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Both trailers I'm referring to are Uhauls. One was sent out for fiberglass work, electrical work, and a professional paint job. Looks nice. The person using it is a friend of the owner and showed me some of the receipts. Said the owner would like to sell but figures he could never recover his investment. The other trailer I haven't seen yet, but the owner has taken it to a couple places for work that has not been satisfactory. I'm not sure of the details. I may get involved with some repairs on it. My point being; many sellers aren't aware of problems with what they are selling, and buyers find out too late that problems exist. Our Uhaul needed more work than I expected, but since we paid $2000, and I can do all the work myself, we still have a decent camper at an investment of around $3000 or so. If I had to pay someone to do all the repairs it would not have been worth it. Generally restored Boler, I'm not familiar with them, never seen one, so can't comment on value. But restored can be a debatable term, I would call restored to mean everything repaired or replaced and in like new condition. Others may call a trailer that's cleaned up, good tires, new upholstery, frame painted, in other words made to look nice, and call it restored. Boler owners can advise you better, I just don't want to see you jump into something and have it turn into a disaster. Or it may be a great deal. Would be great if someone with fiberglass trailer experience could go with you. At this time we are camping in the not so sunny south but at least avoiding the snow.
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Old 02-05-2014, 08:28 AM   #13
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Name: Roy
Trailer: 1972 boler American and 1979 Trillium 4500
Ontario
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Something to keep in mind while you are looking. Sometimes it is easier to fix up an original trailer than refix someones fixes. As for pricing, it varies by geographic zone and season. You can get an idea from both the archives here and Greg's site, links follow:
Classified Archives - Fiberglass RV
Molded Fiberglass Trailers | Fiberglass RV's For Sale
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Old 02-05-2014, 12:53 PM   #14
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Name: Vicki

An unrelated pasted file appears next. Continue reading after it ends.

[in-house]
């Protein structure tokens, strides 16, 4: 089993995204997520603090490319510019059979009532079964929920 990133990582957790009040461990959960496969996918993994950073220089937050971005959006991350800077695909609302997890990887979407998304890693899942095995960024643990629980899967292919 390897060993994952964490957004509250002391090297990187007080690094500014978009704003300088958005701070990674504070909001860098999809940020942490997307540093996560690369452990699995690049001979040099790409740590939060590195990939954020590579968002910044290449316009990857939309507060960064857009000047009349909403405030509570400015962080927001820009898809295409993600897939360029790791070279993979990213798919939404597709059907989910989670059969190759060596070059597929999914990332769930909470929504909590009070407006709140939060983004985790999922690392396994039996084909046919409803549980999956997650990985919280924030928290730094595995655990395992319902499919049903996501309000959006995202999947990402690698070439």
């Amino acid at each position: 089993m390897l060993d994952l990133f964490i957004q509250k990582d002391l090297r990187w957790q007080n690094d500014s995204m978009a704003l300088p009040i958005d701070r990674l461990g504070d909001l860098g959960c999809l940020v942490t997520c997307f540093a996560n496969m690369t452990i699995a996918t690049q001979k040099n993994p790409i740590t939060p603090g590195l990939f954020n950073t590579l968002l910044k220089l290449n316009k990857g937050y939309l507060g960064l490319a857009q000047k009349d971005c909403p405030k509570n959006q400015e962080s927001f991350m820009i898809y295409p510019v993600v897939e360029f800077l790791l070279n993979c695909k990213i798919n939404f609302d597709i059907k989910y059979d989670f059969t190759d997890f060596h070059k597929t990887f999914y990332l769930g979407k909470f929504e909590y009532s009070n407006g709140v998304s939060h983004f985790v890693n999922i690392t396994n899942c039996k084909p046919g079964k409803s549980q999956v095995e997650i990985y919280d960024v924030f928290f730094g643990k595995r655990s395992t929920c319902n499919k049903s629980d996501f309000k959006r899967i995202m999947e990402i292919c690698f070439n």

Trailer: Scamp 13, 2015 Nissan Frontier SE
Connecticut
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I found a welder who is willing and able, works on and builds trailers. $75/hour, does that sound reasonable? So I am thinking I might be able to make this work, depending on condition when I get there. Will bring checklist and do my best to check things out, except propane, I will just assume that system needs fixing since it hasn't been used in five years. Don't want to test that myself!
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Old 02-05-2014, 01:16 PM   #15
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Name: RogerDat
Trailer: 77 Scamp 13
Michigan
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Any decent trailer shop that does welding could do the frame work. If the metal is rotted from the inside it will as someone pointed out sound bad if tapped with a metal object. Weld joints not cracked and reasonably solid frame and one can reinforce stress points without any need for expense of a totally new frame.

Checking out the propane system is routine maintenance so you might find more spider nests, or leaks on an old one but even new your going to need to check fittings for leaks with soapy water pretty soon.

On the electric if it ain't broke you can't fix it so this expense is easy to know up front. Plug trailer in and see if stuff works, cheap AC plug tester from big box hardware store and a spare light bulb or two. Same for the trailer lights, if they work it only becomes an expense if you want to do the work.

Sand blast the tongue? You can hit that with a small electric sander and wire brush on a drill, then paint with foam brush or rattle can. Paint protects metal and metal only needs to be clean enough for the paint to stick. Decent paint job will look fine on bumper or tongue, it doesn't need to be painted as "fine" as a car or Harley chopper to look good.

Scuffed tire wear or less than approx. 3 inch clearance above wheel to the wheel well are good guideline for "need" an axle or not. Measure your fist then see how your fist fits above the tire. At this age it should be expected a new axle will be required but the question is does it need it right away or is it OK for a year or two of use. Axle done is solid investment that adds value.

Current seller can't say what works and what does not, if you decided to sell it and having used it can say, fridge works, propane all works and axle is only 3 yrs. old it enhances the value, enough to get a good return on the investment somewhat depends on purchase price and market value of one in known good condition. Check out those links from Roy so you know what is a fair offer and how much room you have for adding value from your investments.

Not going to get a "new" 36 year old camper anymore than you are going to get a "new" 1976 Mustang but both can be pretty cool to own.

Question I think you really need to ask is where is your comfort level. Does it all have to be done over to "new" condition for you to feel confident using it, or if it still works are you comfortable with the knowledge something might need repair at some point?

What do you personally have to spend to use and enjoy is the bottom line.
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Old 02-05-2014, 01:36 PM   #16